11. The establishment
of the Aboriginal and Torres Strait Islander Commission (ATSIC) and of
the Aboriginal and Torres Strait Islander Social Justice Commissioner
within the Human Rights and Equal Opportunity Commission (HREOC) were
welcomed by the Committee. Concern is expressed that changes introduced
and under discussion regarding the functioning of both institutions may
have an adverse effect on the carrying out of their functions. The Committee
recommends that the State party give careful consideration to the proposed
institutional changes, so that these institutions preserve their capacity
to address the full range of issues regarding the indigenous community.

12. While acknowledging
the significant efforts that have taken place to achieve reconciliation,
concern is expressed about the apparent loss of confidence by the indigenous
community in the process of reconciliation. The Committee recommends that
the State party take appropriate measures to ensure that the reconciliation
process is conducted on the basis of robust engagement and effective leadership,
so as to lead to meaningful reconciliation, genuinely embraced by both
the indigenous population and the population at large.

13. The Committee
notes the conclusions of the "National Inquiry into the Separation of
Aboriginal and Torres Strait Islander Children from their Families" and
acknowledges the measures taken to facilitate family reunion and to improve
counselling and family support services for the victims. Concern is expressed
that the Commonwealth Government does not support a formal national apology
and that it considers inappropriate the provision of monetary compensation
for those forcibly and unjustifiably separated from their families, on
the grounds that such practices were sanctioned by law at the time and
were intended to "assist the people whom they affected". The Committee
recommends that theState party consider the need to address appropriately
the extraordinary harm inflicted by these racially discriminatory practices.

14. The Committee
acknowledges the adoption of the Racial Hatred Act 1995 which has introduced
a civil law prohibition of offensive, insulting, humiliating or intimidating
behaviour based on race. The Committee recommends that the State party
continue making efforts to adopt appropriate legislation with a view to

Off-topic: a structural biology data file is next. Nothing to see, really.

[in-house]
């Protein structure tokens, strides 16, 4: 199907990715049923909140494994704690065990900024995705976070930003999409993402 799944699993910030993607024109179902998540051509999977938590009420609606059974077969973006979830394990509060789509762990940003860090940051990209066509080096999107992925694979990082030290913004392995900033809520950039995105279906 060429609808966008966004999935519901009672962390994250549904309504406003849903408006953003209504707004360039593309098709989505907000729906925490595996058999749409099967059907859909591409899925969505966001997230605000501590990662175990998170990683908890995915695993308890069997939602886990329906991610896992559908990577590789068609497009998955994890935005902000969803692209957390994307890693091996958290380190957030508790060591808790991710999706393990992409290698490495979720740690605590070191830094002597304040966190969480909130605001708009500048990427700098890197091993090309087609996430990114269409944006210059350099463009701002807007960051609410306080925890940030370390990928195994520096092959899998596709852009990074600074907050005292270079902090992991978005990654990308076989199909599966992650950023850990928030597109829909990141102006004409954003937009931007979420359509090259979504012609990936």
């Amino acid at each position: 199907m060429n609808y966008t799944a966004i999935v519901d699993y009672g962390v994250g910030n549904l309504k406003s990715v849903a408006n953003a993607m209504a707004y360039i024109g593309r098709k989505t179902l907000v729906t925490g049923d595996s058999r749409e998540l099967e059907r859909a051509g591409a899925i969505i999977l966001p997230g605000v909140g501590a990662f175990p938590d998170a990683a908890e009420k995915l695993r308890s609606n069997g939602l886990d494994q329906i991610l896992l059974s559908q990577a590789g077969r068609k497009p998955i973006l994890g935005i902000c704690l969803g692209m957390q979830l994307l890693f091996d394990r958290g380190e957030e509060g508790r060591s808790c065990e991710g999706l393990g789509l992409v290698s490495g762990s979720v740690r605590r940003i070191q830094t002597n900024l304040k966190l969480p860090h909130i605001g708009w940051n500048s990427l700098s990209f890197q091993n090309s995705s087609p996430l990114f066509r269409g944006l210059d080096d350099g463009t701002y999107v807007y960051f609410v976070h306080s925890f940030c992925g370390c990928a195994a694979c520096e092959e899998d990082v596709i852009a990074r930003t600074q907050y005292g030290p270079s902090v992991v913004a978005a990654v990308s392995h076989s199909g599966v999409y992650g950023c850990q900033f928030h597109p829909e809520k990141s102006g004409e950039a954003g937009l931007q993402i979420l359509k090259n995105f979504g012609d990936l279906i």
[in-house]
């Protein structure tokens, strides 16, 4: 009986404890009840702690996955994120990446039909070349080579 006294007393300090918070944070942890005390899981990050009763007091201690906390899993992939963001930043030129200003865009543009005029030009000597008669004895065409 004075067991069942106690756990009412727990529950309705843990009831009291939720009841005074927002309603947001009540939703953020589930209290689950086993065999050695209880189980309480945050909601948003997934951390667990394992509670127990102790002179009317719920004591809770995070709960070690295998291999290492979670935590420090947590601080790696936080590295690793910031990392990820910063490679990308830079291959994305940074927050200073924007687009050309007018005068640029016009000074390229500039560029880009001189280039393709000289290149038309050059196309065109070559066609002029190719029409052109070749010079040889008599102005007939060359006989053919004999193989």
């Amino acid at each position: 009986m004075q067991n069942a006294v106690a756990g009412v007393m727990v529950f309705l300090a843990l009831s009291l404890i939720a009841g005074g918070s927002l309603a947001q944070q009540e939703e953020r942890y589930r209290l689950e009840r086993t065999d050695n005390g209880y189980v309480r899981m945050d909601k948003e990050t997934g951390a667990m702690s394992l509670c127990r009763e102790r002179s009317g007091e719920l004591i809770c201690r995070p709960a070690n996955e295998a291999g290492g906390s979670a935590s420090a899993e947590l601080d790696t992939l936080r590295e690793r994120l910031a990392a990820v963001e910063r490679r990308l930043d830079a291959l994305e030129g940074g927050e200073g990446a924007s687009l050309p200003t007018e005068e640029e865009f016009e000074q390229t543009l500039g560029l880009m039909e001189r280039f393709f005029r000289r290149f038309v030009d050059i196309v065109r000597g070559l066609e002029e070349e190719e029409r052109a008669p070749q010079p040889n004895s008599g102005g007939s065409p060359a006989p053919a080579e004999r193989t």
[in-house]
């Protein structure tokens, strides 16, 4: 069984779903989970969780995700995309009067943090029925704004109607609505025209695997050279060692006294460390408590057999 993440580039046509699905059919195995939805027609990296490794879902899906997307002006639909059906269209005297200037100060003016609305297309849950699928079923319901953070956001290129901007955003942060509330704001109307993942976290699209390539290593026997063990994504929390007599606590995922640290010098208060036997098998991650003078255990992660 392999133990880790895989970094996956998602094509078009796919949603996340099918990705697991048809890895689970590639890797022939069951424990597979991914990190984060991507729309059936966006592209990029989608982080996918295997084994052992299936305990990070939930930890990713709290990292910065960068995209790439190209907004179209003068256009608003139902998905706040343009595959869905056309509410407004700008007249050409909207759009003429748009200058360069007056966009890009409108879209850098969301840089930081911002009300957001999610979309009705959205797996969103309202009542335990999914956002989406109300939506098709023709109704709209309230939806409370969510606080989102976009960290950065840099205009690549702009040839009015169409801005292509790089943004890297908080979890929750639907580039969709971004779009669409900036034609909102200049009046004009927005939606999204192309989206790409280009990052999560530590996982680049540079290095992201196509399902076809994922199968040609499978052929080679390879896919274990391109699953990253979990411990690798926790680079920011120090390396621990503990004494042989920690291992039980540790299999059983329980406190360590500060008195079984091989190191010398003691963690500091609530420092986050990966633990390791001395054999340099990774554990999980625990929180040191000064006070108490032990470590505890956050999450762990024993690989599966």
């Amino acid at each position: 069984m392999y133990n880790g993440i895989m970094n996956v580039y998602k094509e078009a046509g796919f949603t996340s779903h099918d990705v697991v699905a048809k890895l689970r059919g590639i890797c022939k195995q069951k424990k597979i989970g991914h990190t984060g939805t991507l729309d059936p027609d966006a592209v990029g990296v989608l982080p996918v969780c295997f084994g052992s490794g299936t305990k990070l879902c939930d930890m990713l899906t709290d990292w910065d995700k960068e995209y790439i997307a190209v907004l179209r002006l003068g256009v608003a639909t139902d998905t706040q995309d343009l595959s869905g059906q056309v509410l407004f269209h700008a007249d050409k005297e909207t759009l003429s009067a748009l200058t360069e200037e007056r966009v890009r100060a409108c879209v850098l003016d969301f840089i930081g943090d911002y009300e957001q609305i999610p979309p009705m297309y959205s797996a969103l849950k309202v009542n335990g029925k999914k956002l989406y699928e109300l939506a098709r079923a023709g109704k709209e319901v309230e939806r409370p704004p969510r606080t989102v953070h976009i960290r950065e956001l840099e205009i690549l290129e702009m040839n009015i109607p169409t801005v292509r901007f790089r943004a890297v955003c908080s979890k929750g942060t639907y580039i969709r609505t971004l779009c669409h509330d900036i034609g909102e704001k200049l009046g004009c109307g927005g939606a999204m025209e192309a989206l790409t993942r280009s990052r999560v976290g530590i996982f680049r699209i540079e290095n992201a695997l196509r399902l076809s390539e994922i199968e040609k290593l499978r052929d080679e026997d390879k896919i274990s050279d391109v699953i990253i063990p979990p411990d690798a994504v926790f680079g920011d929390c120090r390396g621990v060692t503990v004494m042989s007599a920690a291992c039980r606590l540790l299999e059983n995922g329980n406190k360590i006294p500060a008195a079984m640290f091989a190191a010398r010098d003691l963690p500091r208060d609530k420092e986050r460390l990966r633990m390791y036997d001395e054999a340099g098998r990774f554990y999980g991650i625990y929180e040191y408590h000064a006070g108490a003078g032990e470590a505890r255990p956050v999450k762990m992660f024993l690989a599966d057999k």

giving full effect to the provisions of, and withdrawing its reservation
to, Article 4 (a) of the Convention.

15. The Committee
notes with grave concern that the rate of incarceration of indigenous
people is disproportionately high compared with the general population.
Concern is also expressed that the provision of appropriate interpretation
services is not always fully guaranteed to indigenous people in the criminal
process. The Committee recommends that the State party increase its efforts
to seek effective measures to address socio-economic marginalization,
the discriminatory approach to law enforcement and the lack of sufficient
diversionary programmes.

16. The Committee
expresses its concern about the minimum mandatory sentencing schemes with
regard to minor property offences enacted in Western Australia, and in
particular in the Northern Territory. The mandatory sentencing schemes
appear to target offences that are committed disproportionately by indigenous
Australians, especially juveniles, leading to a racially discriminatory
impact on their rate of incarceration. The Committee seriously questions
the compatibility of these laws with the State party's obligations under
the Convention and recommends to the State party to review all laws and
practices in this field.

17. Taking note of
some recent statements from the State party in relation to asylum-seekers,
the Committee recommends that the State party implement faithfully the
provisions of the 1951 Convention relating to the Status of Refugees,
as well as the 1967 Protocol thereto, with a view to continuing its cooperation
with the United Nations High Commissioner for Refugees and in accordance
with the guidelines in UNHCR's "Handbook on Refugee Determination Procedures".

18. The Committee
acknowledges the efforts being made to increase spending on health, housing,
employment and education programmes for indigenous Australians. Serious
concern remains at the extent of the continuing discrimination faced by
indigenous Australians in the enjoyment of their economic, social and
cultural rights. The Committee remains seriously concerned about the extent
of the dramatic inequality still experienced by an indigenous population
that represents only 2.1 per cent of the total population of a highly
developed industrialized State. The Committee recommends that the State
party ensure, within the shortest time possible, that sufficient resources
are allocated to eradicate these disparities.

19. The Committee
recommends that the State party's reports be made widely available to
the public from the time they are submitted and that the Committee's observations
on them be similarly publicized.

20. The Committee
recommends that the State party's next periodic report, due on 30 October
2000, be an updating report and that it address the points raised in the
present observations.